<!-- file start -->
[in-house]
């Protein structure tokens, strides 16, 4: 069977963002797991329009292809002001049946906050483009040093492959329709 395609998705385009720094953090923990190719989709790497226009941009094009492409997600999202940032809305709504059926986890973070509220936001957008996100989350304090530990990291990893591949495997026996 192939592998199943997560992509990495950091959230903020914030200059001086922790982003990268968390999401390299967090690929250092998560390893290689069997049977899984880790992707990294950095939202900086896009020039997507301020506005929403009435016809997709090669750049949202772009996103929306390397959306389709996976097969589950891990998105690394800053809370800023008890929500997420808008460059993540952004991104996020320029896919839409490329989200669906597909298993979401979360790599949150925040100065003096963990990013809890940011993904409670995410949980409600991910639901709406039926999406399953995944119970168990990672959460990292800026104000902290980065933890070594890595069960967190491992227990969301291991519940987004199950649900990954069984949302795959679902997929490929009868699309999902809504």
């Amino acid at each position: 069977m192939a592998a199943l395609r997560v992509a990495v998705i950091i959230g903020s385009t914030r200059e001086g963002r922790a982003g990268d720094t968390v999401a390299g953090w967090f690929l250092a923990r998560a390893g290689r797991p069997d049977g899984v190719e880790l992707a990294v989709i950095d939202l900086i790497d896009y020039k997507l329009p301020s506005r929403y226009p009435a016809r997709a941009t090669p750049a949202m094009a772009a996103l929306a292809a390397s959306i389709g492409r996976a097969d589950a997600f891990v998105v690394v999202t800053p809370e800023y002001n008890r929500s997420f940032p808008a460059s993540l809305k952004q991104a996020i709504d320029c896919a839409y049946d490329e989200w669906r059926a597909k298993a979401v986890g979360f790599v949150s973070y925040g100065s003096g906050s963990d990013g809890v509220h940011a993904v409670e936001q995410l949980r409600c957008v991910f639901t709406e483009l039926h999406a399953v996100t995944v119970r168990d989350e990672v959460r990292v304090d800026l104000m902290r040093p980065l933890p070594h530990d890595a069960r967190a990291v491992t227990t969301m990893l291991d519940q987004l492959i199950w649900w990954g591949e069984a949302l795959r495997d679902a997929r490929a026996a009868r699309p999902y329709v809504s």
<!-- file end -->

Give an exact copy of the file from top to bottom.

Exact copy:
[in-house]
């Protein structure tokens, strides 16, 4: 069977963002797991329009292809002001049946906050483009040093492959329709 395609998705385009720094953090923990190719989709790497226009941009094009492409997600999202940032809305709504059926986890973070509220936001957008996100989350304090530990990291990893591949495997026996 192939592998199943997560992509990495950091959230903020914030200059001086922790982003990268968390999401390299967090690929250092998560390893290689069997049977899984880790992707990294950095939202900086896009020039997507301020506005929403009435016809997709090669750049949202772009996103929306390397959306389709996976097969589950891990998105690394800053809370800023008890929500997420808008460059993540952004991104996020320029896919839409490329989200669906597909298993979401979360790599949150925040100065003096963990990013809890940011993904409670995410949980409600991910639901709406039926999406399953995944119970168990990672959460990292800026104000902290980065933890070594890595069960967190491992227990969301291991519940987004199950649900990954069984949302795959679902997929490929009868699309999902809504």
């Amino acid at each position: 069977m192939a592998a199943l395609r997560v992509a990495v998705i950091i959230g903020s385009t914030r200059e001086g963002r922790a982003g990268d720094t968390v999401a390299g953090w967090f690929l250092a923990r998560a390893g290689r797991p069997d049977g899984v190719e880790l992707a990294v989709i950095d939202l900086i790497d896009y020039k997507l329009p301020s506005r929403y226009p009435a016809r997709a941009t090669p750049a949202m094009a772009a996103l929306a292809a390397s959306i389709g492409r996976a097969d589950a997600f891990v998105v690394v999202t800053p809370e800023y002001n008890r929500s997420f940032p808008a460059s993540l809305k952004q991104a996020i709504d320029c896919a839409y049946d490329e989200w669906r059926a597909k298993a979401v986890g979360f790599v949150s973070y925040g100065s003096g906050s963990d990013g809890v509220h940011a993904v409670e936001q995410l949980r409600c957008v991910f639901t709406e483009l039926h999406a399953v996100t995944v119970r168990d989350e990672v959460r990292v304090d800026l104000m902290r040093p980065l933890p070594h530990d890595a069960r967190a990291v491992t227990t969301m990893l291991d519940q987004l492959i199950w649900w990954g591949e069984a949302l795959r495997d679902a997929r490929a026996a009868r699309p999902y329709v809504s």